A group of performers, centre-stage, make strange, unnaturally angular shapes with their bodies. They seem to be responding to the music of a nearby pianist, who tips back his chair, while remaining hunched over his keyboard. The audience, meanwhile, is a raucous, drunken mob. Sitting at tables scattered around the auditorium, they laugh, yell, point, and jabber. Above them, over the stage, an ominous, skull-like visage – a mask possibly inspired by African tribal art – keeps watch. Next to it, like a banner placed prominently above the pianist, a single word – “Dada” – is legible in the gloom.
This, of course, is the name of the revolutionary cultural movement that electrified Europe a century ago. And it all began in this cramped nightclub, which hosted an ‘entertainment’ that lent its name to Janco’s painting – the Cabaret Voltaire.
According to its co-founder, the German poet Hugo Ball (the pianist in Janco’s painting), Janco was present for the opening night of the Cabaret Voltaire, on 5 February 1916. “The place was packed,” Ball noted in his diary. Whatever occurred that night clearly excited the audience of artists and bohemians, since, not long afterwards, Ball made another entry in his diary: “Everyone has been seized by an indefinable intoxication. The small cabaret is about to come apart at the seams and is going to be a playground for crazy emotions.” Janco’s painting memorably captures the “intoxication” and “crazy emotions” that the Cabaret Voltaire unleashed.
Today, the Cabaret Voltaire is still going strong in the same building in the Swiss city where it first began. Earlier this year, it marked the centenary of Dada’s foundation by initiating a vibrant daily programme of performances and events. Recently, I visited the venue and spoke to its director, Adrian Notz, to find out how this modest, medieval building, in Zurich’s old town, came to witness the birth of one of the most important avant-garde movements of modern art.
“Hugo Ball was a theatre director and philosopher who came to Switzerland from Munich,” Notz explains. Ball was accompanied by Emmy Hennings, a cabaret singer whom he later married. Like many other artists, writers and intellectuals, such as James Joyce, Ball and Hennings were exiles drawn to Zurich because it was a safe haven during the dark days of World War One. “Switzerland is a birdcage, surrounded by roaring lions,” Ball wrote. Swiss neutrality also attracted pacifists and political revolutionaries, including anarchists and socialists: indeed, Vladimir Lenin lived diagonally across the street from the Cabaret Voltaire. As a result, Zurich had a very cosmopolitan feel during the second decade of the 20th Century. This atmosphere was enhanced by the city’s thriving entertainment industry.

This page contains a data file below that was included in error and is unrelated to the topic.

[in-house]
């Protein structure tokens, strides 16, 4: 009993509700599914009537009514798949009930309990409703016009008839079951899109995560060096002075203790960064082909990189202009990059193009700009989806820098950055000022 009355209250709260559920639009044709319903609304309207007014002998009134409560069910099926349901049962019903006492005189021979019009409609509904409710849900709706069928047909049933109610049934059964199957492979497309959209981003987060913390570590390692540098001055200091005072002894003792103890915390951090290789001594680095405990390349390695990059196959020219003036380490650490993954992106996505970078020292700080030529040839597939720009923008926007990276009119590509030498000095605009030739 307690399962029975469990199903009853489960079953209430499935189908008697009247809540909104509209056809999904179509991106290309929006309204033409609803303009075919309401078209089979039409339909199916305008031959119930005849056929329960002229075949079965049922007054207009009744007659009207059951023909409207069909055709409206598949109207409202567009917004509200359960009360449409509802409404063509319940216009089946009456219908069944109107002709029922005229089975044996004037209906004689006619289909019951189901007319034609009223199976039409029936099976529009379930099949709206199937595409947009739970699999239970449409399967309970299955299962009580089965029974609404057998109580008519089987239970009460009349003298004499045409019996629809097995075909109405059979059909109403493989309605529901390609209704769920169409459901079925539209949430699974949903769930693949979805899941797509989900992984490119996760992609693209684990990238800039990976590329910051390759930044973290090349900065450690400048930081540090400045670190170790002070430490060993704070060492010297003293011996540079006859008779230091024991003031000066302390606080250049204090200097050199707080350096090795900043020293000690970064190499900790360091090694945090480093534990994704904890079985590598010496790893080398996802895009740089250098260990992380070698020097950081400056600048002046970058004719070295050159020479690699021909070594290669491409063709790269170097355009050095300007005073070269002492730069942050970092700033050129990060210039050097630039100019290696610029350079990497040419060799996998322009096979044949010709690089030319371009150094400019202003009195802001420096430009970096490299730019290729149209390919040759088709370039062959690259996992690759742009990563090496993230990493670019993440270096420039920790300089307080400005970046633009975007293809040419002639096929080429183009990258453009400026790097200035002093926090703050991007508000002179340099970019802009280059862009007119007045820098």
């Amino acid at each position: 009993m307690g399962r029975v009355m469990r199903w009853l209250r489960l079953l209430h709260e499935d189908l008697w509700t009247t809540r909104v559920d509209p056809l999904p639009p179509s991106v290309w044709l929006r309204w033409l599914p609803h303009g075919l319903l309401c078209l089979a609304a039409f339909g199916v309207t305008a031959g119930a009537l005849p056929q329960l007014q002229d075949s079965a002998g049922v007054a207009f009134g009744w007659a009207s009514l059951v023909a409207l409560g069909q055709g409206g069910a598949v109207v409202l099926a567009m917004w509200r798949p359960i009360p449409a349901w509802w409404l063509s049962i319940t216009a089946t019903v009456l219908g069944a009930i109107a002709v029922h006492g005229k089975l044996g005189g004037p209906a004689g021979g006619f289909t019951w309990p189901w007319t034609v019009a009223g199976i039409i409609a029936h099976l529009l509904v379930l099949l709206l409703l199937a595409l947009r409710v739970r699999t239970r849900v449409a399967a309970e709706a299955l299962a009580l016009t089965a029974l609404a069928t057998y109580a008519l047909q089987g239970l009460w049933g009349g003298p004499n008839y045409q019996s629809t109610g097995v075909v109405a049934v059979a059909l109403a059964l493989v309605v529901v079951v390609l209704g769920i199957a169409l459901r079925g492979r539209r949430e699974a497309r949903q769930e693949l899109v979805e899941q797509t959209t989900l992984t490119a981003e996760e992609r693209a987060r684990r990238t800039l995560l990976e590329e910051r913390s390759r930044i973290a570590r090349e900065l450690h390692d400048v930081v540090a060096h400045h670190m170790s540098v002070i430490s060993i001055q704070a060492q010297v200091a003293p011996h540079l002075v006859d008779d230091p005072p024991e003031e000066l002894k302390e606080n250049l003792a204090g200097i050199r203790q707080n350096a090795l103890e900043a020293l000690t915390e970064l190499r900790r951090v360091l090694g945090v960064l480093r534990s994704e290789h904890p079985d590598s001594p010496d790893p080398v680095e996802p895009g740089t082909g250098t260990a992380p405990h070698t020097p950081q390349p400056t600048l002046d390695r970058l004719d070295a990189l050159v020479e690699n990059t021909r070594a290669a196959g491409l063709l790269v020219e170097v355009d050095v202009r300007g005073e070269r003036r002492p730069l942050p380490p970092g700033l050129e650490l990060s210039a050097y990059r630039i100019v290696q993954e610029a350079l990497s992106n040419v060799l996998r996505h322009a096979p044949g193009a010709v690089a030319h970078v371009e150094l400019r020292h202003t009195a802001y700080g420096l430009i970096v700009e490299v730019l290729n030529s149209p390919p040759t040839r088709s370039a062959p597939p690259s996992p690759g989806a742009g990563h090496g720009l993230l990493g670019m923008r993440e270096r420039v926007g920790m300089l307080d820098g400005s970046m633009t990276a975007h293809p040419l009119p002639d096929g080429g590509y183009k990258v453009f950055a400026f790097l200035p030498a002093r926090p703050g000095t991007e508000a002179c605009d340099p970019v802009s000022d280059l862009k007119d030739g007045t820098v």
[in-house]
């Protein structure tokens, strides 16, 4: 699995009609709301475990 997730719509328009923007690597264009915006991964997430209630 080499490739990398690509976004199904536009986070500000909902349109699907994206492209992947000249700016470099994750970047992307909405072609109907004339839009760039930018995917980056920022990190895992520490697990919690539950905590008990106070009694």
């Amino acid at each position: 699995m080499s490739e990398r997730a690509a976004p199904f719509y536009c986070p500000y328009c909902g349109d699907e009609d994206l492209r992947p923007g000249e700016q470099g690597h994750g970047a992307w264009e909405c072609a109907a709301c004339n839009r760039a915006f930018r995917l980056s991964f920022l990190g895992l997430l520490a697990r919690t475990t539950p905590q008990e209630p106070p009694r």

To begin with, Ball and Hennings worked in one of the city’s many cabarets, variety theatres, cafes and bars, where incendiary ideas were often debated. By early 1916, they had resolved to open a cabaret of their own, which Ball hoped would be “a centre for artistic entertainment”. The venue they selected was the intimate back room of the Holländische Meierei, a popular restaurant-cum-tavern at Spiegelgasse 1, not far from another cabaret where they had found employment. In a press release, Ball let it be known that “guest artists” could come and give “musical performances and readings at the daily meetings”, and he prepared for the opening night by sticking “futuristic posters” onto the walls of the venue, which could accommodate around 50 people. The cabaret was named after the 18th-Century French author of the satirical novella Candide.
Janco was in the crowd that turned up for the opening, accompanied by three friends including another Romanian, the poet and impresario Tristan Tzara, who would become an important figure within Dada. Clearly, an infectious sense of energy and expectation was in the air, and the cabaret’s success prompted Ball to write to his friend Richard Huelsenbeck, the German percussionist and poet, suggesting that he should travel to Zurich immediately to be part of what was going on. Less than a week later, Huelsenbeck had arrived. Upon witnessing what his friends were up to, he said that the cabaret would be improved with the addition of “Negro rhythm” supplied by a large African drum.